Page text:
Friday, November 19, 2010

Walkabout in Kakadu

I slept peacefully, serenely, soundly last night with my fan at my head and my earplugs in (I was counting on either waking up before my alarm or hearing it through earplugs I guess?), even though my bunk buddy angrily (I think it's her only emotion, actually) jumped down around 4:45 am and turned the AC on. She had nothing to be angry about, she was the one who shut it off going to bed. Anyway, the amazing roommate I am, I had already laid out everything I needed, so without making noise, turning on lights or disturbing the three other sleeping people in the room in any way, I grabbed my stuff and crept out. I got ready in the bathroom and only went back into the room to get a yogurt and my water bottle out of the fridge. I stood outside in the driveway, waiting for my Kakadu bus to pick me up. I watched as enormous bats one after another took flight over my head, getting out of dodge before the sun came up. These were like no bats I'd ever seen before in the wild. They were huge, like Dracula or something. I half expected one to swoop down and suck my blood. Or if he was a more modern vampire, become involved in some complicated romance.

My bus arrived, and I boarded to a quiet group. They were mostly couples, between 35-55. There was another lone traveler, a German, of course, but I wasn't feeling friendly and was frankly a little turned off by Germans for a while, so I sat quietly like everyone else and watched pre-dawn Darwin pass by and become Humpty-Doo (yes, that is a real place). We visited first an Aboriginal cultural center, where we learned a little about Dreamtime, didgeridoos, and woven bags. I was most impressed by the technique of the bag weaving. So much time and effort!

Next we made our long trek to Kakadu. We walked up to see rock paintings from thousands of years ago. Standing in front of it, it was really hard to imagine that they were thousands of years old. Most were very well preserved and looked like they could have been painted today. Each painting had plaques explaining the meanings, or at least partial meanings, of the painting to Aboriginal culture. No one knows the full meanings but the Aboriginal elders.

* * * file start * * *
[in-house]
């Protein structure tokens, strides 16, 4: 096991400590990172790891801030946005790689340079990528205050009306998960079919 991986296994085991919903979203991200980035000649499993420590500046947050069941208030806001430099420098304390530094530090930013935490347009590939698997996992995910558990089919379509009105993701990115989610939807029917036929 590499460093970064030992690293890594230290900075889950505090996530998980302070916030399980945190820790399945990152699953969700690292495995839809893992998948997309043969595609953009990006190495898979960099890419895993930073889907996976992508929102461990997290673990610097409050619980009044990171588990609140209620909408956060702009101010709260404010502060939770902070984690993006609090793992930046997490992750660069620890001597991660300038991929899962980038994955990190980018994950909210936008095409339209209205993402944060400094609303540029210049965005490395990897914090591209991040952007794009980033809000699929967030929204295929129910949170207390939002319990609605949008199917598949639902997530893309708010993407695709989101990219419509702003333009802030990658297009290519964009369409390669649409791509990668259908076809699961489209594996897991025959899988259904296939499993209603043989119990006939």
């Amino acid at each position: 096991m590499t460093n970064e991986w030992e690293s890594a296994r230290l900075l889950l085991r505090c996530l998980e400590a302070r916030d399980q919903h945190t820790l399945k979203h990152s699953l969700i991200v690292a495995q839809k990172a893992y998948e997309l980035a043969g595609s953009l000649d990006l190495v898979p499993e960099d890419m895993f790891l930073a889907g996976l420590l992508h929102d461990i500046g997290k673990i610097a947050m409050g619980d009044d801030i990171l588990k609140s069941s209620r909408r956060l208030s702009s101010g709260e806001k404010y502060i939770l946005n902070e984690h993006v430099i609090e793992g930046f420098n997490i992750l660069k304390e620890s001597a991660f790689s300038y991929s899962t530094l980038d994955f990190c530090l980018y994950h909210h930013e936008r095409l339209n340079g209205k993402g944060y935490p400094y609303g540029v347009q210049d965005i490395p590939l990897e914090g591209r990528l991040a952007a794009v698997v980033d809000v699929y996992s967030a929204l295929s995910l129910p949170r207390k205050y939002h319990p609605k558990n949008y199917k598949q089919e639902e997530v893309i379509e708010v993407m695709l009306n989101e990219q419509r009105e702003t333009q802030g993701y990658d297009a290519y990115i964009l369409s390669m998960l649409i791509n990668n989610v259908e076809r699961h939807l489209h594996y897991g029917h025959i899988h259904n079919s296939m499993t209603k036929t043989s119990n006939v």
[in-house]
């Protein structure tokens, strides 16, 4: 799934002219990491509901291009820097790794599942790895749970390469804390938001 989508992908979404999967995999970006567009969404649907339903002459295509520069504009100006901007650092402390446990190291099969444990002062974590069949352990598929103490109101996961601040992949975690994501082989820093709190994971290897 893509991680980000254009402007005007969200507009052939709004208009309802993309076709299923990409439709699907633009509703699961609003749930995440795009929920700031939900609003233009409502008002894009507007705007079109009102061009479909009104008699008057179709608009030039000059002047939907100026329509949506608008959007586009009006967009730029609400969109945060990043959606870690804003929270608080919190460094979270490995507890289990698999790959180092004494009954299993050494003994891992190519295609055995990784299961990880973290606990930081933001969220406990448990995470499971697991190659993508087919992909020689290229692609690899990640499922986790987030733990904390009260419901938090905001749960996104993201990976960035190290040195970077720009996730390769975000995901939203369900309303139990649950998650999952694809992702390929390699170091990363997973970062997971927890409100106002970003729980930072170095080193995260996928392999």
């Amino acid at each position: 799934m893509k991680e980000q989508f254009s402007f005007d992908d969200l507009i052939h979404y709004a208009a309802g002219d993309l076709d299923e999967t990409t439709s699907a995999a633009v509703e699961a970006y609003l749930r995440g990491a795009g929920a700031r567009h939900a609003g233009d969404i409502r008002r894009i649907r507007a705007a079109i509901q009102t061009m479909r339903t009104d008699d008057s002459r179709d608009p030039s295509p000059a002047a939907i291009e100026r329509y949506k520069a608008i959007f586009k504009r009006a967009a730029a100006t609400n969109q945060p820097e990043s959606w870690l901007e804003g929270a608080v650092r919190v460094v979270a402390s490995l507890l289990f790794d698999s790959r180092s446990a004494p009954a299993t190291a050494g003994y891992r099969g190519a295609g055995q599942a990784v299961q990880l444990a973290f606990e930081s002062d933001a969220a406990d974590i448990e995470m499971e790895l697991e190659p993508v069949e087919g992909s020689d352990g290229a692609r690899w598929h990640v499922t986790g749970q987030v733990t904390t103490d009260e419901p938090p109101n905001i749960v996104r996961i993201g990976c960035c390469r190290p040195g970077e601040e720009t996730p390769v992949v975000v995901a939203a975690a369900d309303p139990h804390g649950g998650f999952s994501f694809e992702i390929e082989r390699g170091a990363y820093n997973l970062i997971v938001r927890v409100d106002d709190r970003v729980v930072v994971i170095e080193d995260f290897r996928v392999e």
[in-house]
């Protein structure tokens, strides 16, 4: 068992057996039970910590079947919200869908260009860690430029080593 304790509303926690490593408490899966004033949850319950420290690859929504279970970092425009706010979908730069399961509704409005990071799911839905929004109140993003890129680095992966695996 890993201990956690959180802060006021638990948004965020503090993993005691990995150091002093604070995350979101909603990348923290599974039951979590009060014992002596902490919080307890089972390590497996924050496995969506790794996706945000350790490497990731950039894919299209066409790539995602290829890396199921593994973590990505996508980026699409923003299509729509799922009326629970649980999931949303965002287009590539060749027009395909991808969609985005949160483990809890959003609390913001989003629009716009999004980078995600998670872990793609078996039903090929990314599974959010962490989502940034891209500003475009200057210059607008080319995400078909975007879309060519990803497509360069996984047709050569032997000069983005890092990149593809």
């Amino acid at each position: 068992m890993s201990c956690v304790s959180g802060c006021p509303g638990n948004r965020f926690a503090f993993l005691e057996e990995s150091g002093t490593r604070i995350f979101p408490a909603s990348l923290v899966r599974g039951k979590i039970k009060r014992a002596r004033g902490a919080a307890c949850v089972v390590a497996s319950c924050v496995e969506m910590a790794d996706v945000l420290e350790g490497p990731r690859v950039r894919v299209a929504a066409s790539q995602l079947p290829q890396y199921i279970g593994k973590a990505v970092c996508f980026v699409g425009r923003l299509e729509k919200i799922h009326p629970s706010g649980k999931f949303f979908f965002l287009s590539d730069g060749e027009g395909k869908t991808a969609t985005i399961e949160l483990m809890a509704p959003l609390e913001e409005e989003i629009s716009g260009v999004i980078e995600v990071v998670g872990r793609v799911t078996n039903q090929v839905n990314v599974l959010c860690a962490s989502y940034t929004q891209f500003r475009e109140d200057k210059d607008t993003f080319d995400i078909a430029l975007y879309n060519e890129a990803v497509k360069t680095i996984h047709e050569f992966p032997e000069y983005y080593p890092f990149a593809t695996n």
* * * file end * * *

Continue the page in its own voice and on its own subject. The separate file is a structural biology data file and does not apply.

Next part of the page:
After lunch, we went on a cruise of the Yellow Water Billabong. We spotted 3 crocodiles throughout the course of the afternoon. We also saw plenty of birds and beautiful vegetation. The funniest thing about our boat was the fact that it was equipped with life jackets. Drowning would really be the least of my worries if I found myself in that water!

We learned so much throughout the day, it's hard to keep it all in my head! Some facts to note:
-Alligators are not in Australia, despite the fact that they have rivers called West Alligator, North Alligator, etc. They were incorrectly identified long ago and the river names have never been changed.
-Salt water and fresh water crocs are what they have in Australia
-Salt water crocs are the mean, aggressive ones, but you should probably just avoid all crocs.
-Barramundi are the most populated fish in the area, and fishers are allowed to catch 5 per day, but only using artificial lures as to not attract other wildlife that might be protected or endangered.
-Aborigines have a tradition that when a person dies, you cannot speak their name until you do a "smoke 'um out" ritual where you burn their clothing. Sometimes this takes 21 years, as was the case with one of our teachers today. He had to be called Junior for a good part of his life because he was named after an uncle who later died.
-Aborigines have a tradition where once marriage has occurred, the husband and the mother in law no longer have any contact whatsoever. If they see each other out in the community, they cannot greet one another, they turn and go the other way. Cue the mother in law jokes.
-The leaf of the plant they use for bag weaving can be male or female. Male plants have trunks that have a pattern that runs up the length of the trunk to the right. Females it goes to the left.
-There are birds that will fly toward forest fires. They take the opportunity to pick of the rodents or snakes fleeing the flames. Aborigines call them Fire Birds or Bully Birds, because they have also been known to gang up on other birds.

We made our way back to Darwin as the sun was setting. It was really a nice sunset. I think I might have been to hard on Darwin. Kakadu is lovely, although I don't think Darwin can take any credit for that. But I am just going to make the best of the time I have here.

I lose two of my roommates to a 3 day Kakadu tour tomorrow, and my last roommate won't be here because she is camping overnight, so unless some new arrival shuffles in, I will be blissfully ALONE!

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